Cystic Fibrosis (CF) is a genetic disease in which mucus builds up in the body, causing blockage in some organs (especially the lungs and pancreas).  CF is very dangerous, and there are varying degrees of severity of this disease that result from the type of mutated gene that a patient has.  Mucus blocking the lungs causes breathing difficulty, inflammation, swelling, and increased infection (mucus causes microbes or germs to get stuck in the airways where they build up more quickly than the body can destroy them).  When mucus blocks the pancreas and digestive tract, the enzymes needed for the body to break down food are prevented from getting where they are needed.  The result is that the body cannot break down food like it is supposed to, and the patient does not get the nutrients he/she needs from food.  This affects the patients’ health and growth.  CF occurs when a person gets a mutated or defective CF gene from both parents (if they only inherit a defective gene from one parent, they do not have CF but are “carriers” who can pass on the disease to their children).  A child whose parents are both carriers has 1 out of 4 chance of inheriting both copies and having CF, a 1 out of 2 chance of inheriting one defective copy and being a carrier of the CF gene, and 1 out of 4 chance of having two normal copies of the gene.  There are around 30,000 people (children and adults) in the US with CF, and there are 10 million more who are carriers of the defective CF gene.  Caucasians are more likely to be affected by CF, but all races can be affected.

Though symptoms of CF are individual to each patient, there are common symptoms that frequently occur in CF patients in general.  Also, the CF patient may have more or less severe symptoms depending on the specific type of mutation in their CF gene.  Some common CF symptoms are:

  • Persistent cough, sometimes producing phlegm (thick mucus)
  • Shortness of breath and/or wheezing
  • Frequent occurrence of lung infections (such as pneumonia)
  • Salty taste on the skin
  • Failure to grown or gain weight normally, even with normal eating patterns
  • Abnormal stools (constipation or difficulty with bowel movements or frequent bowel movements that are greasy and bulky)

Treatments of CF

There is no cure for CF, but there are many drug therapies that, along with proper nutrition, allow CF patients to live long healthier lives.  There are special care centers that work with CF patients to provide the best care possible for each individual with CF.  Some common medications used in treatment of CF are:

  • Mucus-thinners (or mucolytic agents): enzymes that help break down components of mucus, thinning the mucus so the body can clear it from the patient’s lungs (examples: inhaled saline and Pulmozyme (dornase alfa)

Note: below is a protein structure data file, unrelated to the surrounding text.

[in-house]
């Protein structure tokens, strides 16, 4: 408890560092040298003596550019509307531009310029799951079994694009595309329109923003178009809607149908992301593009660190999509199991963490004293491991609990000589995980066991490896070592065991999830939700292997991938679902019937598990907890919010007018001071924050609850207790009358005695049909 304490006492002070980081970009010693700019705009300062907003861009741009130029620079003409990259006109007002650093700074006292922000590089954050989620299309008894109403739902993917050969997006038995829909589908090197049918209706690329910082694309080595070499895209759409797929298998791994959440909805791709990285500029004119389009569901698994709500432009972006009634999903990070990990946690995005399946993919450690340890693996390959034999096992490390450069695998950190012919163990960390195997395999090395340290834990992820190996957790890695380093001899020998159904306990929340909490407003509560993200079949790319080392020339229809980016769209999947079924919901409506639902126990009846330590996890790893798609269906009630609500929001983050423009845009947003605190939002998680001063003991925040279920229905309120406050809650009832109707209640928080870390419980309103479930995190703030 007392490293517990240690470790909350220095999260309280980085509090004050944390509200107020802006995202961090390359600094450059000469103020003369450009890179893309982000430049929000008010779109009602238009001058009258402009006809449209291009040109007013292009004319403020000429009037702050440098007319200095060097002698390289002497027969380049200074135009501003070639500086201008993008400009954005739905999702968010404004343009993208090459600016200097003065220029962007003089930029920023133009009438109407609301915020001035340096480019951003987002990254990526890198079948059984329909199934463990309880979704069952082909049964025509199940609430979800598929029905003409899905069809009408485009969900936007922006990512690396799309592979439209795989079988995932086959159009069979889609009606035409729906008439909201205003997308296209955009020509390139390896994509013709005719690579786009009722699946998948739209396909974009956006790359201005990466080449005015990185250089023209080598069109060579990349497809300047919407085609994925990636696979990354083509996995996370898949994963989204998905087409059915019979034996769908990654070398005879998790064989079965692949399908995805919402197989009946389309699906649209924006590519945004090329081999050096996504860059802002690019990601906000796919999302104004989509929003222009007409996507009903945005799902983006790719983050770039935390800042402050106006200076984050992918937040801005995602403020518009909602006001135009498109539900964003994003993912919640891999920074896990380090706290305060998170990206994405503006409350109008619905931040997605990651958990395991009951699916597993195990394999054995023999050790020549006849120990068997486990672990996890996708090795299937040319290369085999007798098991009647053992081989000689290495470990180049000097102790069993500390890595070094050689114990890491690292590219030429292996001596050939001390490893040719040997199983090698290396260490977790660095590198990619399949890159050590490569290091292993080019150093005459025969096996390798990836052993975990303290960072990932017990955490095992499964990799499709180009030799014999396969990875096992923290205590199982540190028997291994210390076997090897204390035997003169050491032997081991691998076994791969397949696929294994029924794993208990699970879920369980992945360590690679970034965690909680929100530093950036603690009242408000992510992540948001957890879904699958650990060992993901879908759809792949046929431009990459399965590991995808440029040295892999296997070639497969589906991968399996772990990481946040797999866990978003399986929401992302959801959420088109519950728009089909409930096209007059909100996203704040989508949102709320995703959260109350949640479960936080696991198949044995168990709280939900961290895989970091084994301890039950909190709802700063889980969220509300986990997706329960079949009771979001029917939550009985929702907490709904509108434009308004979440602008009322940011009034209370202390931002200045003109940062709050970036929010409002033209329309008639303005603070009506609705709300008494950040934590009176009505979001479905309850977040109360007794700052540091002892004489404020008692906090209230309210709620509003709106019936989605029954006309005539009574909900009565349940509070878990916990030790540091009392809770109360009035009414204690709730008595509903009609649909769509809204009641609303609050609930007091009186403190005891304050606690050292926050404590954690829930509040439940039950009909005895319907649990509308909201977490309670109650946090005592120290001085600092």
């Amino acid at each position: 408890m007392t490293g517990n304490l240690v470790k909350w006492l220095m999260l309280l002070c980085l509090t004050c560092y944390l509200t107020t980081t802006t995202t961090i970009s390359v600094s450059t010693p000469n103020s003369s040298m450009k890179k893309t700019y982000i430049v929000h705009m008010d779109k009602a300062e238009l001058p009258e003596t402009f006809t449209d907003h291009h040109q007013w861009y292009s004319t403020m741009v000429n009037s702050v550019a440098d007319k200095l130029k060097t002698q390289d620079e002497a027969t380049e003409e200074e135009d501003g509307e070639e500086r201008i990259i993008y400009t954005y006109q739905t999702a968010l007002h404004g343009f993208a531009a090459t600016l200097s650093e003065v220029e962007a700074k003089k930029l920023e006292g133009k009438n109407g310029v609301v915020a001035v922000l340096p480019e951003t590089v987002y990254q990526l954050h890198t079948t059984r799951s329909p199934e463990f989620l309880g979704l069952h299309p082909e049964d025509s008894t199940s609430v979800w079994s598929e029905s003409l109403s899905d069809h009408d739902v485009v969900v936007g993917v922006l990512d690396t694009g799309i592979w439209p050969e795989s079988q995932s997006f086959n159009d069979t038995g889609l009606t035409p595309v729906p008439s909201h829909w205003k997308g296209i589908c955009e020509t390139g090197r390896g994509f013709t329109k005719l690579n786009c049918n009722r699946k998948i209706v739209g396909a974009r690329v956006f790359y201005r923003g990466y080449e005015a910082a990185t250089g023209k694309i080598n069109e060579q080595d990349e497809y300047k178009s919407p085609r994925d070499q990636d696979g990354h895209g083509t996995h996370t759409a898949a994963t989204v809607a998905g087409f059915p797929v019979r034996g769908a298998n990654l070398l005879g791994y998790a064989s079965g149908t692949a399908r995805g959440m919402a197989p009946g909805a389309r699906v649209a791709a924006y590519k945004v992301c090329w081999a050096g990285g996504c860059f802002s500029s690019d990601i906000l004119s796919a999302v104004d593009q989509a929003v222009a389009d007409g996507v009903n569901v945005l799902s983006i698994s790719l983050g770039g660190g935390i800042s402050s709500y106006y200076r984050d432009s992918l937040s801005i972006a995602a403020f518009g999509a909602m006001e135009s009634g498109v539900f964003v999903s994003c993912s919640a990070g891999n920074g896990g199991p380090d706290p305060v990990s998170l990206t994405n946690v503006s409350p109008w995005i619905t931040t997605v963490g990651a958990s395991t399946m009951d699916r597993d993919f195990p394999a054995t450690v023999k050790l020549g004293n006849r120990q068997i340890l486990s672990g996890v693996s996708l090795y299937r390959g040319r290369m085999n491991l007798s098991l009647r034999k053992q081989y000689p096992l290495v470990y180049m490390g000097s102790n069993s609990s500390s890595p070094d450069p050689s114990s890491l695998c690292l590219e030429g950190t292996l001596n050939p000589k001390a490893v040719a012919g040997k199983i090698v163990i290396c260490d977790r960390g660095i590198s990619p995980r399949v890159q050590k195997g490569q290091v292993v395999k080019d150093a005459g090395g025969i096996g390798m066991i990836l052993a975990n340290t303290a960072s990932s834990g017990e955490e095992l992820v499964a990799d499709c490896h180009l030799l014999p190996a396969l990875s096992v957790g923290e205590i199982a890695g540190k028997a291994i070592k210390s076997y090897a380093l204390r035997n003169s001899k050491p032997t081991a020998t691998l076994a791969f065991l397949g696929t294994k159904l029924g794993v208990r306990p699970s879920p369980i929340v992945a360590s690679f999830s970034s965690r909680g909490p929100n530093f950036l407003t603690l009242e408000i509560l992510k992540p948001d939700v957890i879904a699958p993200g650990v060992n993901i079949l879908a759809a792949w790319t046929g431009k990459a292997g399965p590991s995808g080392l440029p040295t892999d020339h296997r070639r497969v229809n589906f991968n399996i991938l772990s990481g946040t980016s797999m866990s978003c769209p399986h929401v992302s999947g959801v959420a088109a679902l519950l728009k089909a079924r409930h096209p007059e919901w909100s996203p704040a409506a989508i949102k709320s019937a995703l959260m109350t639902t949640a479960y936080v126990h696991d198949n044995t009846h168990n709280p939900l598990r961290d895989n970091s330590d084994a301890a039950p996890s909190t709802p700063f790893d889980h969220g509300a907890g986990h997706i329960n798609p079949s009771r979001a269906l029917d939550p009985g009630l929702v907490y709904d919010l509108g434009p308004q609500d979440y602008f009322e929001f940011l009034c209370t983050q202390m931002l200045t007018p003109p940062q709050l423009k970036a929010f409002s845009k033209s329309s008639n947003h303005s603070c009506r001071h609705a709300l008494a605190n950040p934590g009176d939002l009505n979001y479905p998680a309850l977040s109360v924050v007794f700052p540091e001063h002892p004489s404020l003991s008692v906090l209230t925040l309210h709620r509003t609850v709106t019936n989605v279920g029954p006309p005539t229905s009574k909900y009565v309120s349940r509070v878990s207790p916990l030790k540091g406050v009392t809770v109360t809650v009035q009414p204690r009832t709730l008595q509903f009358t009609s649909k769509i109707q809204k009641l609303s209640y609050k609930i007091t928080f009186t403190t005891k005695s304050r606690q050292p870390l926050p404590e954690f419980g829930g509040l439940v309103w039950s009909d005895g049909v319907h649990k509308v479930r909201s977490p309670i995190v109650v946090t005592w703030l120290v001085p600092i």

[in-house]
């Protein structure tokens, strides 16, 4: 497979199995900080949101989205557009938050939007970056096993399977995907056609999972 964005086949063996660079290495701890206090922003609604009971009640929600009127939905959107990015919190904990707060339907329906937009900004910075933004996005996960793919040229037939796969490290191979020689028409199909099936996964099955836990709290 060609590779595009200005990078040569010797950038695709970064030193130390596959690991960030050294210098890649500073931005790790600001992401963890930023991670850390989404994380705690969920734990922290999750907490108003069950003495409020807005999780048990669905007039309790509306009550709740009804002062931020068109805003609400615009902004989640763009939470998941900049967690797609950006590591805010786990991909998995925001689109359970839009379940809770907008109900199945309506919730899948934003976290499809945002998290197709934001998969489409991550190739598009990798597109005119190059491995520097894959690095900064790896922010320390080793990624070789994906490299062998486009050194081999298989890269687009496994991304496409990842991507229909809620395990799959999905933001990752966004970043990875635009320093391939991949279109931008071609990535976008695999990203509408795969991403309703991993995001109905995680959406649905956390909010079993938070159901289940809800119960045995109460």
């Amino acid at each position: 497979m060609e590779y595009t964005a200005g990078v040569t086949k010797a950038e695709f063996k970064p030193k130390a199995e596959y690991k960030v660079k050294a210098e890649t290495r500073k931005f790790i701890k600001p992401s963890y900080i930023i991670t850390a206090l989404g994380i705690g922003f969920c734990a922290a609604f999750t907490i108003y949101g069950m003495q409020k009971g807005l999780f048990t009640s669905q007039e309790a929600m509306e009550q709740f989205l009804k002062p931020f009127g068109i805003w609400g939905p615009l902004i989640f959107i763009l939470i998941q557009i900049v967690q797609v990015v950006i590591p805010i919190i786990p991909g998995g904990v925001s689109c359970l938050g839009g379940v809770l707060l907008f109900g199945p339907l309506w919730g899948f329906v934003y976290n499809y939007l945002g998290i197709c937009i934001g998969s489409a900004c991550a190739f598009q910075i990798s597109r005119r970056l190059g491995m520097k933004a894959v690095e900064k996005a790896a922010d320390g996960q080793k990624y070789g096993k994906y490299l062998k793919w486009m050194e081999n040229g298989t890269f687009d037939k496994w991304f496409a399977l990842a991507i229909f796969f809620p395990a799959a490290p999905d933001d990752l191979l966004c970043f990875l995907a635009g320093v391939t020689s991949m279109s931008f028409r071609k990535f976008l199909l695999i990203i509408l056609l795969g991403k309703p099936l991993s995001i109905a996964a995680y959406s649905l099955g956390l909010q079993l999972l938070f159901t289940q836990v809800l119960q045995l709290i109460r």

• Pancreatic enzymes: medications taken to supplement lack of normal enzymes
  • Bronchodilators: these drugs open up the airways by relaxing the smooth muscles in the chest and lung area.  Care must be used in deciding to give bronchodilators to CF patients that are children because sometimes children have the opposite expected reaction to the medications (their airways close up). (examples: albuterol, Proventil, Ventolin)
  • Vitamins: used to supplement what the patient needs but does not absorb from food
  • Antibiotics: used to treat the frequent infections suffered by CF patients.  CF patients often clear antibiotics more quickly than average and are often frequent antibiotic users, and therefore they are more likely to be colonized (when bacteria live in a person’s body at low levels, putting the patient at higher risk of overgrowth of these bacteria leading to infection with resistant bacteria when the average person.  As a result, CF patients often require treatment with varied types of antibiotics including those with unusual routes of administration in order for the infection to be cleared. (example: Tobi)
  • Cystic Fibrosis Transmembrane Conductance Regulator: Improves the regulation of salt and water absorption and secretion in various tissues in the lungs and GI tract.  (Kalydeco- ivacaftor)

For more information, please visit:

The Cystic Fibrosis Foundation


“Cystic Fibrosis, “ Medscape Reference: Cystic Fibrosis

“About Cystic Fibrosis: Frequently Asked Questions,” Cystic Fibrosis Foundation

“Cystic Fibrosis Treatment and Management,” Medscape Reference: Cystic Fibrosis

Services provided by Long’s Drugs are not intended to replace the services of a physician. This information is provided for informational purposes only and is not a substitute for professional medical advice. You should consult a physician in all matters relating to your health, and particularly in respect to any symptoms that may require diagnosis or medical attention.